City Sun Eater In The River Of Light



Now that it’s still light beyond 8pm, and the mercury is permanently set to double figures, it seems as good a time as any for a new Woods record. For the images and sounds they’ve cultivated over the last decade are tailor-made for spring – pastoral innocence, hazy warmth and deceptively simple yet endearing melodies are what have earned the Brooklyn folk-rockers a cult and devoted following. And from the breezy horns and soft bustle that adorn opener ‘Sun City Creeps’, it’s comforting to realise Woods haven’t abandoned the rustic mellowness that suits them so well.

That’s not to say they lack ambition or haven’t grown; they simply know what works best, and when the music is this gorgeous, who can argue? <em>“I dream of sunsets almost every night,”</em> Jeremy Earl croons on ‘The Other Side’, and it’s easy to believe him. The grandness of nature is a common theme here, and the band are happy to just reflect the beauty of the world around them as opposed to searching for deeper meanings. Never mind that this is their first record since moving back to Brooklyn from rural upstate New York; Woods are still the ultimate outdoorsy group who’ve ploughed their own extremely consistent furrow of modern country music a whole career before the likes of Whitney et al.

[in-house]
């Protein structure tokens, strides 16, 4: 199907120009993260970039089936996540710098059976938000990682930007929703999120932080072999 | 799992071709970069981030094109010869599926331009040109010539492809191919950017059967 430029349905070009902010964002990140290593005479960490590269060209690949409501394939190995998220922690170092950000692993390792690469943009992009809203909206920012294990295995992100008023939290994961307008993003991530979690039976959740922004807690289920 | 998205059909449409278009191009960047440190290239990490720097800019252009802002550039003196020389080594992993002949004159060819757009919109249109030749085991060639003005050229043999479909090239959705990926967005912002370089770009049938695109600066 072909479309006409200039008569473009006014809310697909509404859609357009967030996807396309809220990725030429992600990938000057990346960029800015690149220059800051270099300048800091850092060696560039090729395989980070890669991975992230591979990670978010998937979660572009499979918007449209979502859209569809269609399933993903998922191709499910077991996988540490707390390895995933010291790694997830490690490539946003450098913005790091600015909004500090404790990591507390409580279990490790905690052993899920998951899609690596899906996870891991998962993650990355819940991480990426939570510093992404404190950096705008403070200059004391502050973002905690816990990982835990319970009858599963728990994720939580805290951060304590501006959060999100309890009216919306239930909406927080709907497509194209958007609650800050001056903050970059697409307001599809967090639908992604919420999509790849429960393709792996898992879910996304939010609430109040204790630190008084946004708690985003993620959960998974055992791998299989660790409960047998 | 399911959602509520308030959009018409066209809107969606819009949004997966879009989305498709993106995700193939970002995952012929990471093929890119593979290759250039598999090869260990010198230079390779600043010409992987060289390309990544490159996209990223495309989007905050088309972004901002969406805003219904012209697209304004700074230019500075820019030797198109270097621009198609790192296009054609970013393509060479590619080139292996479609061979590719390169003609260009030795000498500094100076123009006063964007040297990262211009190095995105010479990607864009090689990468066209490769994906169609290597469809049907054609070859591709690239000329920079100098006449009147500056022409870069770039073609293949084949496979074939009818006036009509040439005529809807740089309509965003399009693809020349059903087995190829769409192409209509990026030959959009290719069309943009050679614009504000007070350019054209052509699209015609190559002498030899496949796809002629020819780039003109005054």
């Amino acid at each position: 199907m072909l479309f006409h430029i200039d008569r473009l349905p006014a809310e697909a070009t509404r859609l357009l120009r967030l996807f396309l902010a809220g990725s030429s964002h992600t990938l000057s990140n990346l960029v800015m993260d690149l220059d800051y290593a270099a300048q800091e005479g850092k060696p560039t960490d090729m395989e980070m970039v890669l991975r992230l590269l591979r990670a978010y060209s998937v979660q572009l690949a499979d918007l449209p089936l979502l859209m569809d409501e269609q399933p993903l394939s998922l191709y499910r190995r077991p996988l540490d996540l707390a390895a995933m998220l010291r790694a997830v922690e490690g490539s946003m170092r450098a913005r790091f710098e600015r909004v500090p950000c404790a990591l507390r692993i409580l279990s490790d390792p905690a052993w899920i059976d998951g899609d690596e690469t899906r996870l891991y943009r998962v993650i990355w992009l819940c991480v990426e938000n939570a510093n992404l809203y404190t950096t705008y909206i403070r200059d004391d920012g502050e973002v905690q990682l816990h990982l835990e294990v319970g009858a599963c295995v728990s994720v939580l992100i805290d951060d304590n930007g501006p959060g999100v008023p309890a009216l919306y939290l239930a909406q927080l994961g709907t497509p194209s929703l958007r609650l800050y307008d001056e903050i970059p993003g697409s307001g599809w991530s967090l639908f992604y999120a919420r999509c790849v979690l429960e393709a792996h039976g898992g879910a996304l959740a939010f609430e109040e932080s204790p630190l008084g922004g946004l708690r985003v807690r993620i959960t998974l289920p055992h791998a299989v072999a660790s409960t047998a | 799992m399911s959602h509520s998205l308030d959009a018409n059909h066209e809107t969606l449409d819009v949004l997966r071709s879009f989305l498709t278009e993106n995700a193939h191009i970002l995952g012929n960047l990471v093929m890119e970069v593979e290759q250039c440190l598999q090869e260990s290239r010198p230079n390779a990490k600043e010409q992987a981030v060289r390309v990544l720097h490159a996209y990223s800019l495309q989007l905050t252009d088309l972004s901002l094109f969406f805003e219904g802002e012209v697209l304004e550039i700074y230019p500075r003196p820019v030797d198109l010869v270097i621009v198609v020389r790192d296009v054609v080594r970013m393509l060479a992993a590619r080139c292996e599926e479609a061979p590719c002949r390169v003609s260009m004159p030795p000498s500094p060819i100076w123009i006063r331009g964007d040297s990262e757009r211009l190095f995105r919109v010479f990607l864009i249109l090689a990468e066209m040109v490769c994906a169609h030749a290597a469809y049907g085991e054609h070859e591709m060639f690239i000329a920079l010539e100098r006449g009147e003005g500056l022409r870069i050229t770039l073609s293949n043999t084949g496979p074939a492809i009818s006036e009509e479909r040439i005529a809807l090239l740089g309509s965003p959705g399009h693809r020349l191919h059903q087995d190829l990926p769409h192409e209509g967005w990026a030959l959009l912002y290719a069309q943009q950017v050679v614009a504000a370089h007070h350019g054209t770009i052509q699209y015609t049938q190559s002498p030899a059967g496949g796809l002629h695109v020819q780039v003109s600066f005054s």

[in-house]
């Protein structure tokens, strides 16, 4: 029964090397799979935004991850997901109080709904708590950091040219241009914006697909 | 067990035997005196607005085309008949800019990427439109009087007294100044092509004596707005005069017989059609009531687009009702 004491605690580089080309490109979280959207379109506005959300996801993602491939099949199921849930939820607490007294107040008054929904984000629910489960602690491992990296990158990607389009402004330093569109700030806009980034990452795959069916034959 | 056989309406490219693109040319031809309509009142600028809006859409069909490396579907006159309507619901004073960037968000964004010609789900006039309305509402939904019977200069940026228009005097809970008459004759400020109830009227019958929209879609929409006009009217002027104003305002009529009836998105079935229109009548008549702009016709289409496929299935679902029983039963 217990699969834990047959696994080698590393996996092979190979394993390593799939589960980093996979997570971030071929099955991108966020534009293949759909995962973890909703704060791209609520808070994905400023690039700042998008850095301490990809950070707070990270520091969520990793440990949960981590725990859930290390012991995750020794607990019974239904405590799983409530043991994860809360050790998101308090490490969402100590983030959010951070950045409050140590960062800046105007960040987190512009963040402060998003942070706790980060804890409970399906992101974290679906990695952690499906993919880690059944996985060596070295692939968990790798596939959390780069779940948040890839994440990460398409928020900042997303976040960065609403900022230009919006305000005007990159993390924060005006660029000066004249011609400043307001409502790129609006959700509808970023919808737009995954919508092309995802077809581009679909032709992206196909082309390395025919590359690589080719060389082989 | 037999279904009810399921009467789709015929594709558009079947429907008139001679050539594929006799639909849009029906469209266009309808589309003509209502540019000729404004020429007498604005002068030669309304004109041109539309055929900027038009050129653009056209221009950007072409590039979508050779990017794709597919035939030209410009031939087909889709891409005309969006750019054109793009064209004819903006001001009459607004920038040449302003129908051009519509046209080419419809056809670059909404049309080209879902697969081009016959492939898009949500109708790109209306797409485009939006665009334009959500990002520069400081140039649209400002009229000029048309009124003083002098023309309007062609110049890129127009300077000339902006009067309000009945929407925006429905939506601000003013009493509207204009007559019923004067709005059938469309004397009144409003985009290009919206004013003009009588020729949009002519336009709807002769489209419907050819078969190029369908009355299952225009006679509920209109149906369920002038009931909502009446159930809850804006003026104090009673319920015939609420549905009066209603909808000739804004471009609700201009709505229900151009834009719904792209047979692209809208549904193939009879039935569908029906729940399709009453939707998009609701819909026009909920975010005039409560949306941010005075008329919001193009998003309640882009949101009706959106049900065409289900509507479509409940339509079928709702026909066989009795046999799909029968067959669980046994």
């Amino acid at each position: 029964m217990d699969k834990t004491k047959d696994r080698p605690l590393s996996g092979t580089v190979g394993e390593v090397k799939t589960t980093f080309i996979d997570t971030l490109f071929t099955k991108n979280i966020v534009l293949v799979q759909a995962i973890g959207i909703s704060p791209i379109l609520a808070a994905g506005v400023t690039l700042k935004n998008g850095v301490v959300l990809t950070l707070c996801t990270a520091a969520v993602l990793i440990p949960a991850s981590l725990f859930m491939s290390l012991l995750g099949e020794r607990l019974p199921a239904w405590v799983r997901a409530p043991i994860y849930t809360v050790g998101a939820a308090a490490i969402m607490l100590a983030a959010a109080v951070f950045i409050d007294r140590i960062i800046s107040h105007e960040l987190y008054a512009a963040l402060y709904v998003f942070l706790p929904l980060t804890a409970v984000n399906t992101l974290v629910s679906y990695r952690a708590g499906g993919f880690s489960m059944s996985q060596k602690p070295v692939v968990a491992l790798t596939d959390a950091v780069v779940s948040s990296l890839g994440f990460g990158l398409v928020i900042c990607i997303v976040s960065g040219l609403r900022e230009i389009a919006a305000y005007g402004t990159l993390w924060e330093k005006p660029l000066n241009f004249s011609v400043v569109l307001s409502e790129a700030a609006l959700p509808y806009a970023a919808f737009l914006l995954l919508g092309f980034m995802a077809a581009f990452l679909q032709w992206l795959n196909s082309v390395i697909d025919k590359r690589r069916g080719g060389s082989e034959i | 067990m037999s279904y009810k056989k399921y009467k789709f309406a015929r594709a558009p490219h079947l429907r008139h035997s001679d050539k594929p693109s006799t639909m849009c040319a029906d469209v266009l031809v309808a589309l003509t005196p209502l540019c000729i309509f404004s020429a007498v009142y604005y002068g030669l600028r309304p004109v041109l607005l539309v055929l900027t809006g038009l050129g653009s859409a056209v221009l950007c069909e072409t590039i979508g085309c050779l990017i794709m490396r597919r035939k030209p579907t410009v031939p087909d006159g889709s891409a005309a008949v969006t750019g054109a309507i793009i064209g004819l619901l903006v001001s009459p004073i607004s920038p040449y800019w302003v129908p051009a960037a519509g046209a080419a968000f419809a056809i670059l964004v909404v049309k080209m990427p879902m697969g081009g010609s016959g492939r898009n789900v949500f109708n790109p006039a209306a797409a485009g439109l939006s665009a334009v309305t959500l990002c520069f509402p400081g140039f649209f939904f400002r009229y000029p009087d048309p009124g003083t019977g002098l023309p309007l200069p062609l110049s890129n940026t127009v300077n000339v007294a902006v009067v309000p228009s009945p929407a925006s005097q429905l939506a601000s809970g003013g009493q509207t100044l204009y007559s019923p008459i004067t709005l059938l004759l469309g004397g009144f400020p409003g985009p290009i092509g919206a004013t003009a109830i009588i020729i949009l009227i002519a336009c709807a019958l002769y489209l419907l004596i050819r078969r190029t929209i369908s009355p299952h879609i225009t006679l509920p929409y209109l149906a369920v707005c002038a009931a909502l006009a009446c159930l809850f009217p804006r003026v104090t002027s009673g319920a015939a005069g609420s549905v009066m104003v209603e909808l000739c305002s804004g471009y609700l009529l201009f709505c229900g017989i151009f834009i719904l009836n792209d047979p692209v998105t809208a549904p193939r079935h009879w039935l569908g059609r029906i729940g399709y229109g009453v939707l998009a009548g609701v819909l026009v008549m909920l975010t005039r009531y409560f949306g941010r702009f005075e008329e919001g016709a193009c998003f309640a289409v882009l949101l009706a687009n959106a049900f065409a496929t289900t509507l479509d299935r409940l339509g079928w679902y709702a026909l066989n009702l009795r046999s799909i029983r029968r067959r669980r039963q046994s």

So the real revelation is that being yourself and staying true to your path is the grandest ambition of them all. On their ninth album, Woods have started to make it look easy.